We analyzed the mean difference of plasma Aβ level in APOEε4(+) carrier compared to noncarrier and found it significant in level of Aβ42 plasma (Table 4). When we divided the subjects into two groups (higher level of Aβ and lower level of Aβ) based on certain cut off points, we found significant correlation between APOEε4(+) and higher Aβ42 plasma level (Table 5).


Table 4. Mean difference in subjects with APOEε4+ and APOEε4-

25-1-1255_Table 4.



Table 5. Correlation between plasma Aβ and APOEε4

25-1-1255_Table 5.





The ε4 allele of APOE as the strongest genetic risk factor for AD has been confirmed by genomewide association studies.33,34 The presence of this allele is associated with increased risk for both early-onset AD and late-onset AD.35,36 To our knowledge, investigation about the role of APOE ε4 in AD incidence among Indonesian has not been established. In population-based studies, the APOE ε4–AD association was weaker among African Americans (ε4/ε4, OR=5.7) and Hispanics (ε4/ε4, OR=2.2) and was stronger in Japanese people (ε4/ε4, OR=33.1) compared with Caucasian cases (ε4/ε4, OR=12.5).37 In this study, the role of APOEε4 as strong genetic risk factor had been proven; showing an increased risk of up to fourfold for carrier APOEε4 carriers to have AD than non-carriers. This risk is increased into 13-fold for subjects with age group ≤70 years, indicating that APOEε4 confers dramatically increased risk of development of AD with an earlier age of onset.

The investigation of plasma Aβ species offers advantage over conventional method for measuring Aβ level in the brain and CSF. Obtaining and analyzing plasma level is relatively inexpensive, minimally invasive, and can easily be performed at multiple time points. Therefore, a plasma-based biomarker for early detection and diagnosis of AD would be ideal. The utility of plasma Aβ as a potential AD biomarker had been assessed in previous studies, but the results have been inconsistent.38-41 It is well established that CSF Aβ42 level decreased in conjunction with the cognitive decline, it has been postulated that plasma Aβ42 may decrease similarly.42 Low plasma Aβ42 at baseline was associated with cognitive decline occurring during follow up.43 We found no statistical significance of differences in plasma Aβ42 levels and Aβ42/Aβ40 ratio among AD, MCI, and HC groups, but there is a tendency that both are lower in aMCI and AD subjects than in HC subjects. Interestingly, plasma Aβ40 is much higher in AD subjects compared to HC and aMCI subjects. Previous studies showed that Aβ levels varied highly in brains of patients with AD, and those with massive amyloid deposition contained predominantly Aβ40. In some patients with sporadic AD, high plasma levels of Aβ40 may contribute to the accumulation of Aβ40 in preexisting plaques.44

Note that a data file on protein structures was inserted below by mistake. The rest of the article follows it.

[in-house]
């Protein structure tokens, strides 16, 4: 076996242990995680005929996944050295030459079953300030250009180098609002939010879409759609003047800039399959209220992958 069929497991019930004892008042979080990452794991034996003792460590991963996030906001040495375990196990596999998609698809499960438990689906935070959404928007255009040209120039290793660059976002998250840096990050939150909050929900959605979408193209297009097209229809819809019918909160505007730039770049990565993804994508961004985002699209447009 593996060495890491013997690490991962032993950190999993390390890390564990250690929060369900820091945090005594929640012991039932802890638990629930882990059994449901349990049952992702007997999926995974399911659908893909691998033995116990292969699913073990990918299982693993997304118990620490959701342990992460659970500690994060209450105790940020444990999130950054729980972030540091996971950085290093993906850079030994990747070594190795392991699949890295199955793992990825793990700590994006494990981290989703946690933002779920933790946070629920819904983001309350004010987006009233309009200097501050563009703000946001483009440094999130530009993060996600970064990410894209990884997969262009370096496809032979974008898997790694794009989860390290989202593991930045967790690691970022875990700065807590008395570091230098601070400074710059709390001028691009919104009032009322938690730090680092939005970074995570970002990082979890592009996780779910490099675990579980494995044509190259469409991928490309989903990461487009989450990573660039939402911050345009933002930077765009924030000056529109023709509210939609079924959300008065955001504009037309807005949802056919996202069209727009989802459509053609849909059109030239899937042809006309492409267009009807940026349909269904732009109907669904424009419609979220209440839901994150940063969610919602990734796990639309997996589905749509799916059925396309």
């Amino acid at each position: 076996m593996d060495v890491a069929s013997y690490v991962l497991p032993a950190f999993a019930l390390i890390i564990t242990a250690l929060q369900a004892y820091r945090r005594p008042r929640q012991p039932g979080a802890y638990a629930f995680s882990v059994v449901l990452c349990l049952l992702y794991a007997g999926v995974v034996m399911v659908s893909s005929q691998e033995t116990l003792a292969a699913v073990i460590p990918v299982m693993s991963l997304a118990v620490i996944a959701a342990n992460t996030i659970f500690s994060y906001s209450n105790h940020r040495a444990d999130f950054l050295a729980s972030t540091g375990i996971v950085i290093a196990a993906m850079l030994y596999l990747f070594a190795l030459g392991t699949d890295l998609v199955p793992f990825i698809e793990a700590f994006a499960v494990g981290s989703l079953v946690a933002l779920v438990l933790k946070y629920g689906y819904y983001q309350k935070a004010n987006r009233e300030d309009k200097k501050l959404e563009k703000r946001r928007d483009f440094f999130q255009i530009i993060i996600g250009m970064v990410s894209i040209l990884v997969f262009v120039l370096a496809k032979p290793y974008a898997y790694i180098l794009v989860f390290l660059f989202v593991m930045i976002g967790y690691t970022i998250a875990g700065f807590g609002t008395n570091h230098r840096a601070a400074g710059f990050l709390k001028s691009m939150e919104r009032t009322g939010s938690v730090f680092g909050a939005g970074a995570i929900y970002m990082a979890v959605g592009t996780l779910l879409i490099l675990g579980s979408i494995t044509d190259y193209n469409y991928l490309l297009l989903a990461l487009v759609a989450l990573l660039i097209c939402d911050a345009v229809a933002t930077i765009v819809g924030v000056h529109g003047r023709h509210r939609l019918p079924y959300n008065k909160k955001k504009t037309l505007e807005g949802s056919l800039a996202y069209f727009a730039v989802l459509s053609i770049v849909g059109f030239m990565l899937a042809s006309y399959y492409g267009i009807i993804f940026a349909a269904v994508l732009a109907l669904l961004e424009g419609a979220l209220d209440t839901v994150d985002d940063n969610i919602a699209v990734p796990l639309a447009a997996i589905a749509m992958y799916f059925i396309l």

We found a significant correlation between APOEε4+ and high plasma Aβ42 level which more prominent in aMCI and AD groups. The APOEε4 has been associated with reduced Aβ clearance from the brain45 and plasma46 and with impaired tight junction integrity.47 Our data suggest that APOEε4 influences Aβ42 levels, but not Aβ40 level. Some studies have shown association between ε4 allele with increased fibrillar Aβ22 and decreased soluble plasma Aβ42 in a dosedependent manner.30 Discrepancies between our results and those reported by others may result from differences in patient populations, the use of different enzyme-linked immunosorbent assays and platforms, and timing of sample collection in relation to the stage of disease progression.

In conclusion, work summarized in this research highlights evidence for the association between APOEε4, plasma Aβ level, and cognitive decline. APOEε4 is a strong genetic risk factor for AD among Indonesian people, particularly in age group ≤70 years. APOEε4 seems to accelerate the rate and progression of AD through Aβ- dependent pathways. The exact mechanisms by which APOEε4 regulates Aβ aggregation and deposition require further investigation.



Conflicts of Interest

The authors affirm no conflict of interest in this study.



The authors would like to thank contributors who collected samples as well as patients and their families, whose participations and help make this work possible.